Advertisement

Thyme, Pork Chop & Pineapple Skillet Supper

July/August 2011

Your rating: None Average: 4.1 (35 votes)

Thyme adds bright, woodsy flavor to pork and pineapple in this simple one-skillet supper. Serve with whole-grain rice pilaf and a baby spinach salad. Recipe by Nancy Baggett for EatingWell.


Thyme, Pork Chop & Pineapple Skillet Supper Recipe

12 Reviews for Thyme, Pork Chop & Pineapple Skillet Supper

04/26/2014
Fruity and spicy

Very good dish. Used orange marmalade for the sauce. Subtly spicy due to the ginger and curry, yet sweet due to the orange marmalade and pineapple.

easy, interesting, light
Comments
04/05/2014

See review below. Meant to say I used 1 tablespoon each thyme on each side of the pork chop then did not have the tablespoon for the sauce. It was fantastic and very elegant.

Comments
04/05/2014

See review below. Meant to say I used 1 tablespoon each thyme on each side of the pork chop then did not have the tablespoon for the sauce. It was fantastic and very elegant.

Comments
04/05/2014
Anonymous

Made this recipe and obviously didn't read far enough down. I used one tablespoon on each side of the pork chops and then didn't have one for the sauce. I used a peach/apricot preserves. The pork chops had a spicy "bite" to them and they were so delicious. I will try them again the correct way and then do which ever way I prefer. The wrong way was absolutely great and I will make them that way again. Served mashed potatoes and snap peas with them.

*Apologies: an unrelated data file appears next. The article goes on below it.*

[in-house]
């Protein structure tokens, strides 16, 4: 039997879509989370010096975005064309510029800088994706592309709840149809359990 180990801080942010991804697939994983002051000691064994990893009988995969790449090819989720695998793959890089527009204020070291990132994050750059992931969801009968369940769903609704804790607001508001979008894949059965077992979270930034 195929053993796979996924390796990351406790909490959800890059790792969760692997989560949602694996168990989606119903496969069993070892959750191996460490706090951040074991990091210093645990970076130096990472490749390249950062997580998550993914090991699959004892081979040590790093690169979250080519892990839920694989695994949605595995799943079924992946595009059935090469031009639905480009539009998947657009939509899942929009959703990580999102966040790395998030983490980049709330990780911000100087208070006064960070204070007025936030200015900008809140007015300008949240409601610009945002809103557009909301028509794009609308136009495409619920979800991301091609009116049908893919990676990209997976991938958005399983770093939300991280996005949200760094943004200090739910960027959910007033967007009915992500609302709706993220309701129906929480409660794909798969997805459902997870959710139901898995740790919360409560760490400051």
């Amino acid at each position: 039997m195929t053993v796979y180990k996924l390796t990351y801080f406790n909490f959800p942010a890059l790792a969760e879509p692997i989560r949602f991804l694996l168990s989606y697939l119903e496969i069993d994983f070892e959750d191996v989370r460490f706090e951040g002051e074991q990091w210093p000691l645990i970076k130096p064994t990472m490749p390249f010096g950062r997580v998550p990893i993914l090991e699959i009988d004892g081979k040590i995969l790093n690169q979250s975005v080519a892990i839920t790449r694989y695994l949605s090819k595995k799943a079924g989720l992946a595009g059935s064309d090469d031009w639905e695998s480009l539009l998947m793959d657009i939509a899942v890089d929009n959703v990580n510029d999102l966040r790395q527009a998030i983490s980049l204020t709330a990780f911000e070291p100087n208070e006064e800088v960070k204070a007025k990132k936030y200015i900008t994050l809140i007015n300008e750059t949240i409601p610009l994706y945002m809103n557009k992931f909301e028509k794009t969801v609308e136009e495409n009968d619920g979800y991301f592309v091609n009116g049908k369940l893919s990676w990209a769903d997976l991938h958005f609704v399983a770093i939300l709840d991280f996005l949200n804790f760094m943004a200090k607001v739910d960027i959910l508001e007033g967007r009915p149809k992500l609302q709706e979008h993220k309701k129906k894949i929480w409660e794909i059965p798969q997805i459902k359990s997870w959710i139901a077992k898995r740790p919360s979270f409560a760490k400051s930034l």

Comments
12/25/2013
Excellent and elegant supper

Made this without the preserves, used paprika instead of ginger and tabasco instead of curry. It was excellent, easy to prepare, quick and very satisfying. I paired it with snap sugar peas and corn instead of a starch. The sauce was a little thin, probably because I didn't use the preserves, but it was still very tasty.

Quick, easy, obtainable ingredients
Comments

Fields marked with * are required

Rate This*

Review Title

Tip: Use adjectives to help get your point across.

Pros

Tip: Use commas to separate pros and cons.

Cons

Tip: Use commas to separate pros and cons.

Description*

Tip: Pretend you're on the debate team and make your point.

Attach a photo

Photo Caption

If you attach a photo, please enter a caption to go with it.

Would you recommend this recipe?

Connect With Us

20 minute dinner recipes
Advertisement

EatingWell Magazine

more smart savings
Advertisement
Get a full year of EatingWell magazine.
World Wide Web Health Award Winner Web Award Winner World Wide Web Health Award Winner Interactive Media Award Winner